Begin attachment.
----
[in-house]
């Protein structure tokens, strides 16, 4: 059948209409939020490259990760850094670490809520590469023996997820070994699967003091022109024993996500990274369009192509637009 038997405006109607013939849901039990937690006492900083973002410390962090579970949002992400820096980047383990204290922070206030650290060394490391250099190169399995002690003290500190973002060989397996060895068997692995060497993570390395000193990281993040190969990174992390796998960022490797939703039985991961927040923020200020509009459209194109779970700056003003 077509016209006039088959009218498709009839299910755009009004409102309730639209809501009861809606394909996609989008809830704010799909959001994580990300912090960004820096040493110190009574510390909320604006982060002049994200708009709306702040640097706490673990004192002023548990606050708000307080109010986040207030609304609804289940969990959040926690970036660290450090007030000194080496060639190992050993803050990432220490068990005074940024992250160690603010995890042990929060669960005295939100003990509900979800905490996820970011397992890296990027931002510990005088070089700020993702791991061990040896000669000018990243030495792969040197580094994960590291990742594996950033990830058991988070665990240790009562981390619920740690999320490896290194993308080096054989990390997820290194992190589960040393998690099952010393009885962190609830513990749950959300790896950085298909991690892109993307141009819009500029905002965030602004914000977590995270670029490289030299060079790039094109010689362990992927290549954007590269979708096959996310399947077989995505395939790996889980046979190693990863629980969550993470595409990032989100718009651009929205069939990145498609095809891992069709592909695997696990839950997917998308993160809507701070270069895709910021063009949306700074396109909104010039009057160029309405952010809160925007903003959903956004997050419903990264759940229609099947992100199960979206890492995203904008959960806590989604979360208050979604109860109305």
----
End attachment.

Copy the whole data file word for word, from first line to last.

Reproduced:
[in-house]
């Protein structure tokens, strides 16, 4: 059948209409939020490259990760850094670490809520590469023996997820070994699967003091022109024993996500990274369009192509637009 038997405006109607013939849901039990937690006492900083973002410390962090579970949002992400820096980047383990204290922070206030650290060394490391250099190169399995002690003290500190973002060989397996060895068997692995060497993570390395000193990281993040190969990174992390796998960022490797939703039985991961927040923020200020509009459209194109779970700056003003 077509016209006039088959009218498709009839299910755009009004409102309730639209809501009861809606394909996609989008809830704010799909959001994580990300912090960004820096040493110190009574510390909320604006982060002049994200708009709306702040640097706490673990004192002023548990606050708000307080109010986040207030609304609804289940969990959040926690970036660290450090007030000194080496060639190992050993803050990432220490068990005074940024992250160690603010995890042990929060669960005295939100003990509900979800905490996820970011397992890296990027931002510990005088070089700020993702791991061990040896000669000018990243030495792969040197580094994960590291990742594996950033990830058991988070665990240790009562981390619920740690999320490896290194993308080096054989990390997820290194992190589960040393998690099952010393009885962190609830513990749950959300790896950085298909991690892109993307141009819009500029905002965030602004914000977590995270670029490289030299060079790039094109010689362990992927290549954007590269979708096959996310399947077989995505395939790996889980046979190693990863629980969550993470595409990032989100718009651009929205069939990145498609095809891992069709592909695997696990839950997917998308993160809507701070270069895709910021063009949306700074396109909104010039009057160029309405952010809160925007903003959903956004997050419903990264759940229609099947992100199960979206890492995203904008959960806590989604979360208050979604109860109305």